Today’s gospel tells us how Our Lord sent out seventy-two disciples to bring the Good News of his coming to the neighbouring towns and villages. It was a foretaste of what was to come when he would leave the Apostles to continue his work.
If you have brothers or sisters, I’m sure you love them very much. But we also know what a pain and a burden they can sometimes be. My younger brother and I had a fascination for building sites; we grew up in a fairly rural area and during the 1960’s new houses were being built everywhere, many of them on land where we used to play as children and build dens every summer. Our parents told us that building sites were dangerous places to explore, and they warned us to keep away from them; but the attraction to delve into half-finished buildings, let alone clamber over dumper trucks and diggers, was often too great to ignore. On one occasion when I was twelve and my brother was ten we got into a spot of bother on the very last building site we were to visit together. The ground that day was very wet and my brother started to sink into a puddle of soft clay. By the time I got to him he was down to his knees and sinking fast. I struggled to pull him out of the hole and in the process he lost both his shoes and socks which were sucked off his feet by the clinging clay. He couldn’t walk over the rough-ground in his bare feet and so I carried him on my back all the way home. Along the way a neighbour called out: “That’s a heavy load you’re carrying.” I replied, and I was much sharper in those days, “he aint heavy, he’s my brother!” I was no doubt inspired by the popular Hollies song which was in the hit parade at that time (c.1969).
In today’s second reading, St. Paul describes the burden of his sufferings in a similar way, he says: “The only thing I can boast about is the Cross of our Lord Jesus Christ… the marks on my body are those of Jesus”.
Everywhere he travelled, St. Paul took the burden of persecution upon his shoulders for the sake of the Gospel. But he didn’t consider his sufferings heavy to bear; for in them he believed he carried Christ – his brother and his God.
When he carried Christ, St. Paul also accepted the gift of true peace, which Christ came on earth to bring. Every time we celebrate the Mass, we remember the promise Our Lord made on the night before he died, “I leave you peace, my peace I give you”. And in today’s gospel we hear Our Lord command his disciples to offer peace wherever they go: “Let your first words be, ‘Peace be to this house’.”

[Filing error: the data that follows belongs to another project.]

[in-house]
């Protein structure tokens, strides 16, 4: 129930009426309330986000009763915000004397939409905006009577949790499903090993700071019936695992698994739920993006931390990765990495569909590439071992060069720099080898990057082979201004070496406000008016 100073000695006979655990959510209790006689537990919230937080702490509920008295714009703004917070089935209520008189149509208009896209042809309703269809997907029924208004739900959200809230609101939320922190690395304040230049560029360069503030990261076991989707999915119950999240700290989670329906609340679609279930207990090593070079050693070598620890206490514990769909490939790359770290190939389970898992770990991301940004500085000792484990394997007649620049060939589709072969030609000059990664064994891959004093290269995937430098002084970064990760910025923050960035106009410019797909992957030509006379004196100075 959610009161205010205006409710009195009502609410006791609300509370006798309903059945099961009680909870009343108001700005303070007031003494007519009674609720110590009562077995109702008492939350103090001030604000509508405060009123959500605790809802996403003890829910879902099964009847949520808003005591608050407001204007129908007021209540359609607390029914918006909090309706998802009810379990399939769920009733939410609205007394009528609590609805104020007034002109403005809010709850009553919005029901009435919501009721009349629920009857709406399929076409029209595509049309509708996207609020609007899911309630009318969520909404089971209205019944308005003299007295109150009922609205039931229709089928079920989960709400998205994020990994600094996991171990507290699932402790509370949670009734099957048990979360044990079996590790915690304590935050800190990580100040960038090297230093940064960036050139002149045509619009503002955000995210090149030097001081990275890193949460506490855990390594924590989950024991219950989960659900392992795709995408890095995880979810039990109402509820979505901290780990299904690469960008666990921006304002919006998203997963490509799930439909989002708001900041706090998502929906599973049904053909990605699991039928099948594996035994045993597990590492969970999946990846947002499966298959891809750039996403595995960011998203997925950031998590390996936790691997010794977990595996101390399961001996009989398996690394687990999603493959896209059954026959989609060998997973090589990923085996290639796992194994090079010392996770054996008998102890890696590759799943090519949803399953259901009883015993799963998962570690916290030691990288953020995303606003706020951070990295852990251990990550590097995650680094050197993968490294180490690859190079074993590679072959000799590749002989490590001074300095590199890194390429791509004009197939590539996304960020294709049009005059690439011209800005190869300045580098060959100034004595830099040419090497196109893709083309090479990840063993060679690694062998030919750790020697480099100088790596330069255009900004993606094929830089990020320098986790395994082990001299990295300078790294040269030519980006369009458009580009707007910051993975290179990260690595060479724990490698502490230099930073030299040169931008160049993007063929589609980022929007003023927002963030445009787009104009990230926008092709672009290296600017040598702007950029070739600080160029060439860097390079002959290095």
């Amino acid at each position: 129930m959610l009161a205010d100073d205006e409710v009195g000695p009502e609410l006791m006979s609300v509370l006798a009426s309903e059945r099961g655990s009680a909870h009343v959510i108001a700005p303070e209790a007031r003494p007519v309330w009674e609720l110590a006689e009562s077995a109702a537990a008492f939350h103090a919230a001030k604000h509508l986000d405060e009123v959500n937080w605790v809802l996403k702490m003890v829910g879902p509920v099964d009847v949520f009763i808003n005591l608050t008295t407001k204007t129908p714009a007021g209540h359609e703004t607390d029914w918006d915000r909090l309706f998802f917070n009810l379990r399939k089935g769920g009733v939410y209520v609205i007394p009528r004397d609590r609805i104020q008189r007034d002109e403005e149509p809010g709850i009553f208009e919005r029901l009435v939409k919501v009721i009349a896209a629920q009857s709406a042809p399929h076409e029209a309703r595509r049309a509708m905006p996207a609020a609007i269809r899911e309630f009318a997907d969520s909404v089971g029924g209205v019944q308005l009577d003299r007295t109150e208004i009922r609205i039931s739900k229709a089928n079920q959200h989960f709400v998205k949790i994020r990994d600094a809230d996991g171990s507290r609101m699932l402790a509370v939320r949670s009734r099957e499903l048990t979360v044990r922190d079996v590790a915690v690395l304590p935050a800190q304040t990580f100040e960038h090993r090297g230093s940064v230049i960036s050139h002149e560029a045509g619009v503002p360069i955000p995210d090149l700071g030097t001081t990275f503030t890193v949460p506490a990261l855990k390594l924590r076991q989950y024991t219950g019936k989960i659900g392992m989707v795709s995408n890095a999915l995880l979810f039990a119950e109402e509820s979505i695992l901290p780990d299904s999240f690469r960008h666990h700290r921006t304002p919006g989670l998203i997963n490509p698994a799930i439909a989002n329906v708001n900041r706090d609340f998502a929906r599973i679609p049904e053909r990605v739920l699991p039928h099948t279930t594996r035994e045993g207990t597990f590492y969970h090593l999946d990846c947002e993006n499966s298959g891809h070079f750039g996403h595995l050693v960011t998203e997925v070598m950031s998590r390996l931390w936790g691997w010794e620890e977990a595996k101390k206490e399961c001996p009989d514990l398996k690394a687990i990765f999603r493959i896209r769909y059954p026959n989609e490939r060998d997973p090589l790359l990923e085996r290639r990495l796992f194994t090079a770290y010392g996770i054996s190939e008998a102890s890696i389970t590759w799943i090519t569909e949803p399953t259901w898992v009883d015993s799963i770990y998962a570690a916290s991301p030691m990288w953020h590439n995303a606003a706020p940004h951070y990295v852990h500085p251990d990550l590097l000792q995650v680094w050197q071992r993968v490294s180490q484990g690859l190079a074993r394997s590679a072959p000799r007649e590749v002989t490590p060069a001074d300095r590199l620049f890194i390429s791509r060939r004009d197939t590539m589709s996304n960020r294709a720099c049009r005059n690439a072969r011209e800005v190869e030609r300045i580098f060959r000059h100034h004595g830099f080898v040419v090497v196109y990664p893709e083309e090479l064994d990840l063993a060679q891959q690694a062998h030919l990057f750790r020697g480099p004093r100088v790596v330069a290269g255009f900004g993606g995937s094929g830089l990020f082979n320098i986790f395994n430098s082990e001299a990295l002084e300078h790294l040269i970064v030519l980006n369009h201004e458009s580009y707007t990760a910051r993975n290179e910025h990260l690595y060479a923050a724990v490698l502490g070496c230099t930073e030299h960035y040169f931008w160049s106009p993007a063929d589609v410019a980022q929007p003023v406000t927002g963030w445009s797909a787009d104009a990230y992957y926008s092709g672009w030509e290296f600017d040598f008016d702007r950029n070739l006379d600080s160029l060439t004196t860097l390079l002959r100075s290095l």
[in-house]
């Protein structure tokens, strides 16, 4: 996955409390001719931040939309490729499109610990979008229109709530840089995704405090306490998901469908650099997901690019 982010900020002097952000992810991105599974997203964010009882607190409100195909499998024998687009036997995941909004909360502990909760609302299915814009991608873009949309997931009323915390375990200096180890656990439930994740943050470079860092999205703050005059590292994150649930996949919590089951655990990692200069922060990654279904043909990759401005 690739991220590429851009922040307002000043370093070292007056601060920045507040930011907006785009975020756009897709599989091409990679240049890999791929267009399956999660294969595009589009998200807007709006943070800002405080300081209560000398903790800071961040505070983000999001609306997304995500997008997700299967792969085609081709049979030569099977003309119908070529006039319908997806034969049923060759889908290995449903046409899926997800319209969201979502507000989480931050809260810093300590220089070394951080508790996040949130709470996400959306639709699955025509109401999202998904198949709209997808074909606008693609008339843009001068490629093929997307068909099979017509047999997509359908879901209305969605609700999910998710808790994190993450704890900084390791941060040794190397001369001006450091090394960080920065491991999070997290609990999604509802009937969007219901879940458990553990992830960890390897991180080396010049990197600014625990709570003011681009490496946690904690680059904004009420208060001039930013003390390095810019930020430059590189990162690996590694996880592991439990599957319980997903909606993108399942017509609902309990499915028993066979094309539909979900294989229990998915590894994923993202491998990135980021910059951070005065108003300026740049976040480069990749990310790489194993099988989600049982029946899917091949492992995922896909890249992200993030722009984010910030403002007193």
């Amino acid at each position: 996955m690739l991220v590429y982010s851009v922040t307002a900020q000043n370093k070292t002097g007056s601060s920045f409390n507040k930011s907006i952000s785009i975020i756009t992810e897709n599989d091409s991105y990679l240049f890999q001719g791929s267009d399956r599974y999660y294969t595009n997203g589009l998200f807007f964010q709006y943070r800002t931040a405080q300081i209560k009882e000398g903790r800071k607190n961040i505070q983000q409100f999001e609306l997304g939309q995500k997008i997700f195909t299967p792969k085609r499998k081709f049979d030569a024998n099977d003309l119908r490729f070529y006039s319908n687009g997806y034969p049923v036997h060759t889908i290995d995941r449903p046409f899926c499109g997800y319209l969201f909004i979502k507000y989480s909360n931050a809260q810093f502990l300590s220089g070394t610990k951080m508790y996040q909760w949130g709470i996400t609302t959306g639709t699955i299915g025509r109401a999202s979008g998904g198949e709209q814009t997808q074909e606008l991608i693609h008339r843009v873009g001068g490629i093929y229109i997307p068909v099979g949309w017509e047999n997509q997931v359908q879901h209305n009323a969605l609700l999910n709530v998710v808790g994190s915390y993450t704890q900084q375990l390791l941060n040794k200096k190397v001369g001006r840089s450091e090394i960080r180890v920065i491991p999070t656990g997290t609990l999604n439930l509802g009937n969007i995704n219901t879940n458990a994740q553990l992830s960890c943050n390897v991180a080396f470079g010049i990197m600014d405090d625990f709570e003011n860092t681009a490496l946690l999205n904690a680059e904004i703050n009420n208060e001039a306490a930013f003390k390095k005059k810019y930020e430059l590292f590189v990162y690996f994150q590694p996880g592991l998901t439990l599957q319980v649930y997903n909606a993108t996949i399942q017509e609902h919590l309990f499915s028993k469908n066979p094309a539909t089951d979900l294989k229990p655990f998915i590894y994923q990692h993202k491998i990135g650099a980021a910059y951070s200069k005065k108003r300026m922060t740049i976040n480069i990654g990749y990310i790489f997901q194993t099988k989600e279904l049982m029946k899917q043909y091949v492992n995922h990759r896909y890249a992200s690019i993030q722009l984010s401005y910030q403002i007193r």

But perhaps there are times when we feel that ‘the peace of Christ’ has passed us by; times when we feel completely crushed by the burden of anxieties and worries. Our work, our faith, even our community life and our families, become a millstone around our neck, weighing us down.
And so we seek comfort and reassurance. We search for Christ and the peace that only he can give. But so often we look in the wrong direction and in the wrong places. We may even try to put the world to rights, thinking that Christ’s peace is found in changing the world and other people. But, and as I suggested last Sunday, Christ’s peace is not found in changing the world, rather it is found in changing ourselves. As St. Paul says, “what matters is for us to become an altogether new creature”.
Our Lord tells us that the peace which accompanies the Kingdom of God ‘is not coming with signs to be observed; for it is in the midst of you’. Christ’s peace doesn’t come first into the world; he comes much closer than that, he comes into our hearts.
This means that we must learn the hardest lesson of all: and that lesson is to go on hoping when everything seems lost. Over the years I’ve met a surprising number of parents who have their peace of mind destroyed almost to the point of despair, because their children appear to let them down. As parents, they fulfil their duty and their responsibility to bring up their children as Catholics, to live their lives according to defined values and principles, only to find that later, when the children grow up and leave home, they abandon the Faith that remains so precious to the parents.
I’m sure we all know parents in this unhappy situation and we must do what we can to help them through it especially by our prayer and our example. And in this difficult situation we must again take St. Paul as our model. When speaking of those who fail in their faith he wrote, “When any man is made to fall I am tortured”.
But at no time did St. Paul allow his heart to become so tortured that it prevented the grace and peace of God from entering in, giving hope and encouragement.
If we are burdened with anxieties of this kind the solution is not to be found in feverish attempts to force a person back to the practice of the Faith. Only the grace of God can achieve that. And the grace of God that is within us is the guarantee that our prayer will be answered. God may not answer our prayer in the way we want. But he will answer it in the way he wants.